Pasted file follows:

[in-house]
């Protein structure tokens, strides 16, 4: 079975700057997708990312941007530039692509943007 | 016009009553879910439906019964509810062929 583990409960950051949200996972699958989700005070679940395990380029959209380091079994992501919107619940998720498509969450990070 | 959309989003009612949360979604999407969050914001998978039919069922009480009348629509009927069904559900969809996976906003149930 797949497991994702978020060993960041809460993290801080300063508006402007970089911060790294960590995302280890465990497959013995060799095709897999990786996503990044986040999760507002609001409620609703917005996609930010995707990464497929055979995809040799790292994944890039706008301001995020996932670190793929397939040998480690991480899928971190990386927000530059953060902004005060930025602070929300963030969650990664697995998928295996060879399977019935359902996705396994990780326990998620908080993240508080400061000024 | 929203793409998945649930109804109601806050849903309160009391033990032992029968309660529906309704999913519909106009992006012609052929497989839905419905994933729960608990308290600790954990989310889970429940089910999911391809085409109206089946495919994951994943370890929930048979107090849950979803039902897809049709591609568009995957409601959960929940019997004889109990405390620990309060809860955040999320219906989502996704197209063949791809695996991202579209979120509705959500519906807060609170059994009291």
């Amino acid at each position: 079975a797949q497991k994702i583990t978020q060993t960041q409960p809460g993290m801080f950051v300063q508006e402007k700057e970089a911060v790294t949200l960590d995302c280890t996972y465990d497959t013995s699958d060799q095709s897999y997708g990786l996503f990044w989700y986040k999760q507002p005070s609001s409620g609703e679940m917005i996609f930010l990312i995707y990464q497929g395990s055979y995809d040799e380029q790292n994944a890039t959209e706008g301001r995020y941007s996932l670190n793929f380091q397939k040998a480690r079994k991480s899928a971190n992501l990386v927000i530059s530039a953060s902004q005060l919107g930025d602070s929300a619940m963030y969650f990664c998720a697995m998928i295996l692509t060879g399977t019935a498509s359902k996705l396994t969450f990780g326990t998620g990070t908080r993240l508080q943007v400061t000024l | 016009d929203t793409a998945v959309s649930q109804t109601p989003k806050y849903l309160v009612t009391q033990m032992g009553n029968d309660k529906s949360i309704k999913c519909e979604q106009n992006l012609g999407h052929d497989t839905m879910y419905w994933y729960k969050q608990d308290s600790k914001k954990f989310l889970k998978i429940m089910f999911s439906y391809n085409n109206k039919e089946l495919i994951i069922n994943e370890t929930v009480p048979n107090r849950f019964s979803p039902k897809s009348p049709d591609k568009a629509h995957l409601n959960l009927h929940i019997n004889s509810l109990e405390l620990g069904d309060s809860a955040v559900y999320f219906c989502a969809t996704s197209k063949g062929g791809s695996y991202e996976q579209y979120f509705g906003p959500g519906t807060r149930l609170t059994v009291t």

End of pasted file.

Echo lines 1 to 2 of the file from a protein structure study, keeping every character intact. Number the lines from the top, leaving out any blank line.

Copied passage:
[in-house]
């Protein structure tokens, strides 16, 4: 079975700057997708990312941007530039692509943007 | 016009009553879910439906019964509810062929 583990409960950051949200996972699958989700005070679940395990380029959209380091079994992501919107619940998720498509969450990070 | 959309989003009612949360979604999407969050914001998978039919069922009480009348629509009927069904559900969809996976906003149930 797949497991994702978020060993960041809460993290801080300063508006402007970089911060790294960590995302280890465990497959013995060799095709897999990786996503990044986040999760507002609001409620609703917005996609930010995707990464497929055979995809040799790292994944890039706008301001995020996932670190793929397939040998480690991480899928971190990386927000530059953060902004005060930025602070929300963030969650990664697995998928295996060879399977019935359902996705396994990780326990998620908080993240508080400061000024 | 929203793409998945649930109804109601806050849903309160009391033990032992029968309660529906309704999913519909106009992006012609052929497989839905419905994933729960608990308290600790954990989310889970429940089910999911391809085409109206089946495919994951994943370890929930048979107090849950979803039902897809049709591609568009995957409601959960929940019997004889109990405390620990309060809860955040999320219906989502996704197209063949791809695996991202579209979120509705959500519906807060609170059994009291």